- Clostridium difficile infections may not be treated using routinely prescribed antibiotics.
- The infection is less likely to die due to vancomycin when compared to metronidazole.
- Future research work is required to understand the targeted applications of vancomycin in severe Clostridium difficile infections.
Most routinely prescribed antibiotics may not be a best treatment option for the severity of infections caused by the bacteria Clostridium difficile
A research team from the VA Salt Lake City Health Care System and University of Utah reports that patients with severe Clostridium difficile infection (CDI) are less likely to die due to vancomycin when compared to metronidazole treatment.
‘Routinely prescribed antibiotics like vancomycin and metronidazole may not be effective in the treatment of Clostridium difficile infections.’
The research findings were published online in the Journal of the American Medical Association (JAMA).
According to the Centers for Disease Control and Prevention (CDC) report, half a million Americans who were mostly 65 or older, were found to develop CDI in 2011.
Around 83,000 patients were found to experience recurrence of infection within 30 days of completing the course of antibiotics.
Vanessa Stevens, Ph.D., research assistant professor in the department of internal medicine and investigator at IDEAS 2.0 Center at the VA, said, "This is a very real problem that impacts the patients' quality of life."
The study also showed that there is up to a 20% chance of mortality within 30 days of CDI diagnosis.
Mechanism of How Clostridium difficile
The C.difficile bacteria may produce two chemicals which are toxic to the human body. These toxins were found to irritate the cells of the intestinal lining and may produce symptoms associated with illness.
Symptoms of Clostridium difficile Infections
- Watery diarrhea
- Loss of Appetite
- Abdominal pain and tenderness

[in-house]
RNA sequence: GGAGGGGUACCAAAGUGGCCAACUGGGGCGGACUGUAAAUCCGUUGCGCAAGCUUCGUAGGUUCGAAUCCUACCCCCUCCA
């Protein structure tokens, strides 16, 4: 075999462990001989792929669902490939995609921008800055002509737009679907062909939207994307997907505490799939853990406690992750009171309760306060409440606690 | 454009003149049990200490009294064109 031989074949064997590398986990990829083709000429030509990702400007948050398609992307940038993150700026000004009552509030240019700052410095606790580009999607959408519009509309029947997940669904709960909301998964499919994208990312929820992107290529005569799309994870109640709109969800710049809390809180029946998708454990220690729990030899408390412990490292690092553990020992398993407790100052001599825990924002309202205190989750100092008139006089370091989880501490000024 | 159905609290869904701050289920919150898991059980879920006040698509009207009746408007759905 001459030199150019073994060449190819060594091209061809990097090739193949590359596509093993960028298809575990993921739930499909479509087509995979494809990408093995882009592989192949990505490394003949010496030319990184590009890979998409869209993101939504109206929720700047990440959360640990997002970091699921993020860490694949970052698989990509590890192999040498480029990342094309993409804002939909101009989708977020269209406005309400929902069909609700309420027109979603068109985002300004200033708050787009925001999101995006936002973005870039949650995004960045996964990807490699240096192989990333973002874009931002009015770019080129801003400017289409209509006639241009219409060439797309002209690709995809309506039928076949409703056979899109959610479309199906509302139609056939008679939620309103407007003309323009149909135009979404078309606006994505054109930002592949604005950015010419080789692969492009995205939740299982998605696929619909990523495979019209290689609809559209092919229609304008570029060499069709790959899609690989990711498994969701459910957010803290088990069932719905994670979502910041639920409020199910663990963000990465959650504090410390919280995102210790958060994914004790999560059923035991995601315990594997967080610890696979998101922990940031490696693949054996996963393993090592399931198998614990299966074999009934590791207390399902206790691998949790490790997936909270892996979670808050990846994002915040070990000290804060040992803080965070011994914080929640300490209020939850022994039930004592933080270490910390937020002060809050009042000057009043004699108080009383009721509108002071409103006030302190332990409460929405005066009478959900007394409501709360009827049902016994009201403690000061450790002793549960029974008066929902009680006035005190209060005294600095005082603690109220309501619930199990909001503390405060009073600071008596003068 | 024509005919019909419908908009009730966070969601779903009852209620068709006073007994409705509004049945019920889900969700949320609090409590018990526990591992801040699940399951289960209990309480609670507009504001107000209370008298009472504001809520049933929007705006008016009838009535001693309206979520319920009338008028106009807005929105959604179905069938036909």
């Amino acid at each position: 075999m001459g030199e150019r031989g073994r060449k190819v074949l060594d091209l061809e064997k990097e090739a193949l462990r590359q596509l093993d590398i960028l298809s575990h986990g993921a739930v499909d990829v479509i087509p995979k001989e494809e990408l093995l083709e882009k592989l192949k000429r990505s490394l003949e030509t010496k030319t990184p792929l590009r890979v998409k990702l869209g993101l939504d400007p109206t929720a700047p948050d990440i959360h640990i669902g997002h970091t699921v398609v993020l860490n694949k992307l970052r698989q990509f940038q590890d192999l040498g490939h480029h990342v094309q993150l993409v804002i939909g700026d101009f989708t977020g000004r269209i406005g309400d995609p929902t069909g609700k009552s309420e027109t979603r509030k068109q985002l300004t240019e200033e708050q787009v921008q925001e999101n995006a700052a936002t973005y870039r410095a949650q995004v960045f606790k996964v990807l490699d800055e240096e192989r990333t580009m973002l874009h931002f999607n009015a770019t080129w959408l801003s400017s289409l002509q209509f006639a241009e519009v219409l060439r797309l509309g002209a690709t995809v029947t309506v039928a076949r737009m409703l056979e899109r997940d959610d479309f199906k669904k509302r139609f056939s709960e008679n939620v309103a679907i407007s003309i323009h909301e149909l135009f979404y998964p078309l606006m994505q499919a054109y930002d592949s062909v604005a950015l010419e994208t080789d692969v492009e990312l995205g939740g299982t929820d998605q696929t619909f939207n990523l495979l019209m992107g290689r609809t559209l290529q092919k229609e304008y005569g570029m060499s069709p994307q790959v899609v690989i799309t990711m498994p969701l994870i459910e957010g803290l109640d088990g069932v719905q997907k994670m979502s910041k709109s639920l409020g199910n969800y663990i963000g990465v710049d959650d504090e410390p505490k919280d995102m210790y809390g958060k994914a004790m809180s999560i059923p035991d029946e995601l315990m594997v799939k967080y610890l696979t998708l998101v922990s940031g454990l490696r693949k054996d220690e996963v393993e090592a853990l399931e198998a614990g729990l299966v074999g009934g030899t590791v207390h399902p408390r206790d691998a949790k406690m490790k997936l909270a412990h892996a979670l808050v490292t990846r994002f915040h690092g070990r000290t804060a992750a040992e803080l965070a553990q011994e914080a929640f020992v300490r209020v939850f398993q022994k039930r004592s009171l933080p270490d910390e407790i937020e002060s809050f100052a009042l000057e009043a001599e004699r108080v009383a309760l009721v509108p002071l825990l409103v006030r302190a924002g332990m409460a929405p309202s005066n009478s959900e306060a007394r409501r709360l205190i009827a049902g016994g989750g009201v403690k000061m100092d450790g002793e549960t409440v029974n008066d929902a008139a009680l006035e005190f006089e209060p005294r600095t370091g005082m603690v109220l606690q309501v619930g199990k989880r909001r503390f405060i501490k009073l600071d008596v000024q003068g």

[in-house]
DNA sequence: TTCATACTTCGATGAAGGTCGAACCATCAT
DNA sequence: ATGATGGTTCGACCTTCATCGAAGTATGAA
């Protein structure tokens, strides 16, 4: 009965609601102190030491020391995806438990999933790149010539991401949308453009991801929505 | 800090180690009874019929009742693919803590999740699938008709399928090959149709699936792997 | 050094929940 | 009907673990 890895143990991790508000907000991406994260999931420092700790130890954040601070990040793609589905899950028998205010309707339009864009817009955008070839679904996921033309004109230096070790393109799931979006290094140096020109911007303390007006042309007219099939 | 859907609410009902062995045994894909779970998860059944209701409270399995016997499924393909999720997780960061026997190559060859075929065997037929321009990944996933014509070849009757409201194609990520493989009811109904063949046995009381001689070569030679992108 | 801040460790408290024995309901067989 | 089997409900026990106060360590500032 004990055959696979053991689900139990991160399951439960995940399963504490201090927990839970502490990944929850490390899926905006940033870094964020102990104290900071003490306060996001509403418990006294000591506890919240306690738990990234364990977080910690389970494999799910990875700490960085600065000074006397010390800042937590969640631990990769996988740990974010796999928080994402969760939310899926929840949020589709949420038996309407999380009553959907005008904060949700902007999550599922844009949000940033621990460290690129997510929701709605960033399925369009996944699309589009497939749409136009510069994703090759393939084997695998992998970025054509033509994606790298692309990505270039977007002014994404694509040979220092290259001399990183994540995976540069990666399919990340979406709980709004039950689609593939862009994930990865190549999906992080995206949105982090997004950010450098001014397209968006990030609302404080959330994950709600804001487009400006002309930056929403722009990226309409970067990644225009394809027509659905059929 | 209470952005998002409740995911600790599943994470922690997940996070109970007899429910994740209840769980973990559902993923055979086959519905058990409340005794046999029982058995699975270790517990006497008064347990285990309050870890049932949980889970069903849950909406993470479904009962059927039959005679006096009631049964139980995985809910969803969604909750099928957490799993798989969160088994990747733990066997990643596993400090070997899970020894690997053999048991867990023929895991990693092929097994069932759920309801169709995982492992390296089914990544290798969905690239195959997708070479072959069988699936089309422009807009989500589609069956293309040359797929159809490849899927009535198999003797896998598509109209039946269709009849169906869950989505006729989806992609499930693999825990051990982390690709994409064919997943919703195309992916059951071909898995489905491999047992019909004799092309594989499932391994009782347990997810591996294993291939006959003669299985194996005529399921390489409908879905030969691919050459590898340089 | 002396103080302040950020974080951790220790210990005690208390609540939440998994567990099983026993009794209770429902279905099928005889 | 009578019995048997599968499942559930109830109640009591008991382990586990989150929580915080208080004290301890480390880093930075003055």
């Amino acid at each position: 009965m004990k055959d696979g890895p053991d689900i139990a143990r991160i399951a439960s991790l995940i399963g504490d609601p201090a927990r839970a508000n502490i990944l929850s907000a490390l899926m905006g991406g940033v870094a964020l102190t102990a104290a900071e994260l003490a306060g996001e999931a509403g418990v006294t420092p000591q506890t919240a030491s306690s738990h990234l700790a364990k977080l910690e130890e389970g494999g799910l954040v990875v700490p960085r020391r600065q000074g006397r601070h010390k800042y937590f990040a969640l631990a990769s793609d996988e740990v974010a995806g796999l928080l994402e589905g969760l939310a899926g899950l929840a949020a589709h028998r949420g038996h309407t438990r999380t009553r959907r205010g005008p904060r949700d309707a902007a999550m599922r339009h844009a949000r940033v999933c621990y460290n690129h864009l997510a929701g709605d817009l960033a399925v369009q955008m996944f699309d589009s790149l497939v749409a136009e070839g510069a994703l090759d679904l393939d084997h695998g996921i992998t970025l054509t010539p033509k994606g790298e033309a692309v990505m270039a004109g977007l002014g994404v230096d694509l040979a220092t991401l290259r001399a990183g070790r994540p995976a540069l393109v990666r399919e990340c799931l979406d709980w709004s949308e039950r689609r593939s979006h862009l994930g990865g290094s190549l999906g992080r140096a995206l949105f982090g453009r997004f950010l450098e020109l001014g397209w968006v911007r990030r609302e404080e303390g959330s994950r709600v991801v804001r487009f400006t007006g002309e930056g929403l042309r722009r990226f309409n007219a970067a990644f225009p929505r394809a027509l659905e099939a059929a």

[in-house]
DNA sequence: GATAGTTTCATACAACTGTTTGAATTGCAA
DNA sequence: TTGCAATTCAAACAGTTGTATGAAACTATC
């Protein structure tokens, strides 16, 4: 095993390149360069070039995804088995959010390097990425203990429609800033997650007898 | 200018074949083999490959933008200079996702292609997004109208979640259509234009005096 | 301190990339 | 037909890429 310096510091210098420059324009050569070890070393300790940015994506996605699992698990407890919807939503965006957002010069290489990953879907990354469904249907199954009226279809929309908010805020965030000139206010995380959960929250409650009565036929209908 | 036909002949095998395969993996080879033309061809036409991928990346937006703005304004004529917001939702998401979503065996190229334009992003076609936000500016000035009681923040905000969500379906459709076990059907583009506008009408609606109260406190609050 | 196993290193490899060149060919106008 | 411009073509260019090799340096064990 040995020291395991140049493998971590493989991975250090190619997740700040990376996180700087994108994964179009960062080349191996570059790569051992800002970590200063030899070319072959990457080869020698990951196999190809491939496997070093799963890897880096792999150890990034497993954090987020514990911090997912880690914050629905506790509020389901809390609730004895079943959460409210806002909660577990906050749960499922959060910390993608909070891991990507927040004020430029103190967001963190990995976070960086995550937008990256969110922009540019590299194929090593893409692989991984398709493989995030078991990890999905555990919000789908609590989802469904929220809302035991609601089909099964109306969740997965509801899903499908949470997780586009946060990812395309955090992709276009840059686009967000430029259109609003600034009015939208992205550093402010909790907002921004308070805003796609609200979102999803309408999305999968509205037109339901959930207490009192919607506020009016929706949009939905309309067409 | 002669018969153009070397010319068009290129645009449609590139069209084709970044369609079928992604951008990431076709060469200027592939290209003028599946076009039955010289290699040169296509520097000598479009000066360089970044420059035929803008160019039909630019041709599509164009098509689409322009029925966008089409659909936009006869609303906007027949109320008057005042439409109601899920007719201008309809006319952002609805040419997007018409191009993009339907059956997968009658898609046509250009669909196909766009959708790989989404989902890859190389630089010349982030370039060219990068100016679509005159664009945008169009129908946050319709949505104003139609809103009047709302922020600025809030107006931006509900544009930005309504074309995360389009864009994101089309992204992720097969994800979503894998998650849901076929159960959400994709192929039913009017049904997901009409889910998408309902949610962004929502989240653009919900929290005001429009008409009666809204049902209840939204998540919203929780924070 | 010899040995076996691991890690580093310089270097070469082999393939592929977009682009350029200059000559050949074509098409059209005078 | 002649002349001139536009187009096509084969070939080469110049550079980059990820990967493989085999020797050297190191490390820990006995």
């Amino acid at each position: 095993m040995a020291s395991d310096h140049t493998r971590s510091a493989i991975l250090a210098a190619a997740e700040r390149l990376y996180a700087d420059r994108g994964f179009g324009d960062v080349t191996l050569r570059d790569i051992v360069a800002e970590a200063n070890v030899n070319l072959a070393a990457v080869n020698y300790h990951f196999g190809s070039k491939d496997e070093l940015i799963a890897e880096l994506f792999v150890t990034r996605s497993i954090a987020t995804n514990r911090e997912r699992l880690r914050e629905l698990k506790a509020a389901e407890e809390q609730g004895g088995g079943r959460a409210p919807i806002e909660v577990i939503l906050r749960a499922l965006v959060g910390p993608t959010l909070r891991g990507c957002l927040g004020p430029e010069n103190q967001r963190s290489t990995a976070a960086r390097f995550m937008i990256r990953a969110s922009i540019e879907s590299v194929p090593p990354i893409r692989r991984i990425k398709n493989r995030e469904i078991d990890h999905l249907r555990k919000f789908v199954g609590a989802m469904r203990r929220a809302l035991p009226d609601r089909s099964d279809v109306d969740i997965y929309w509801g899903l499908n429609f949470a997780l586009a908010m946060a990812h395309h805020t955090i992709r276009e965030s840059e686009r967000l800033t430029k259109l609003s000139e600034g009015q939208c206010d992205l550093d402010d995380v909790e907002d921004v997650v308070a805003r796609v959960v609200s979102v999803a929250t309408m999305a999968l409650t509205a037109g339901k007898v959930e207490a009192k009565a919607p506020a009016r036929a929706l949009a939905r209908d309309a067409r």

Severe cases may also result in colon inflammation
The current guidelines were found to recommend two antibiotics vancomycin and metronidazole, for the treatment of Clostridium difficile
infections. Vancomycin is the original treatment for infections, however the medical community has favored the use of metronidazole which is less expensive and limits the resistance of vancomycin infections which is responsible for other hospital-acquired infections.
Stevens, said, "For many years the two antibiotics were considered to be equivalent in their ability to cure C. diff and prevent recurrent disease."
"Our work and several other studies show that this isn't always the case."
The effectiveness of the two drugs by comparing the risk of mortality after treatment with these two antibiotics were also discussed in the current issue of the JAMA Internal Medicine.
The research team examined the data from more than 10,000 patients who were treated for Clostridium difficile
infections through the US Department of Veterans Affairs healthcare system from 2005-2012.
Severe infection of Clostridium difficile
with an elevated white blood cell count or serum creatinine within four days of CDI diagnosis.
Mild to moderate case of CDI is defined when the patients have normal white blood cell counts and creatinine levels. 35% of these cases were found to be severe.
The results of the report found that patients who had a severe case of CDI were found to have a lower mortality rate with vancomycin when compared to metronidazole.
Only 25 patients with severe CDI would need to be treated with vancomycin to prevent death.
Stevens, explains, "That is a powerful, positive outcome for our patient's well-being," She also cautioned that the researchers have not yet understood on how to choose the antibiotic that affects the mortality rates.
Micheal Rubin, M.D., Ph.D., associate professor of internal medicine and an investigator at the VA Salt Lake City Health Care System, said, "Although antibiotics are one of the greatest miracles of modern medicine, there are still tremendous gaps in our knowledge about when and how to use them to give our patients the best health outcomes."
Rubin, said, "This research shows that if providers choose vancomycin over metronidazole to treat patients with severe CDI, it should result in a lower risk of death for those critically ill patients."
The study also showed that less than 15 percent of CDI patients which also included severe cases, were found to receive vancomycin.
The results of the study also did not show any difference in the illness rate nor the number of deaths after antibiotic treatment.
Limitations of the Study
- Study was observational in nature
- Did not prove the cause and effect of the drug
- Focused primarily on men
The author finally concludes that future work should balance the application of vancomycin treatment especially for Clostridium difficile
infections. The best way to decide the treatment will be decisional analysis which weighs both the pros and cons of the treatment.